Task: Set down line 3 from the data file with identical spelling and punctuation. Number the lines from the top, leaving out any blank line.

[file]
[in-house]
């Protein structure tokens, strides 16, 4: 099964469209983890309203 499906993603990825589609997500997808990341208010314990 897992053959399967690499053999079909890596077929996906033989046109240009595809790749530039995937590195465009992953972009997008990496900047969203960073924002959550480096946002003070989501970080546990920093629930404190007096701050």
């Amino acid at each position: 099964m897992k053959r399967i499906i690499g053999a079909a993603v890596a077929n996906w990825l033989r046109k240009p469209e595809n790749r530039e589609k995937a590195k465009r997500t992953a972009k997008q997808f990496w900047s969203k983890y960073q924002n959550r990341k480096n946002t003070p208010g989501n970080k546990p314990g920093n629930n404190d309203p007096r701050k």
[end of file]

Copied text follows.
């Amino acid at each position: 099964m897992k053959r399967i499906i690499g053999a079909a993603v890596a077929n996906w990825l033989r046109k240009p469209e595809n790749r530039e589609k995937a590195k465009r997500t992953a972009k997008q997808f990496w900047s969203k983890y960073q924002n959550r990341k480096n946002t003070p208010g989501n970080k546990p314990g920093n629930n404190d309203p007096r701050k």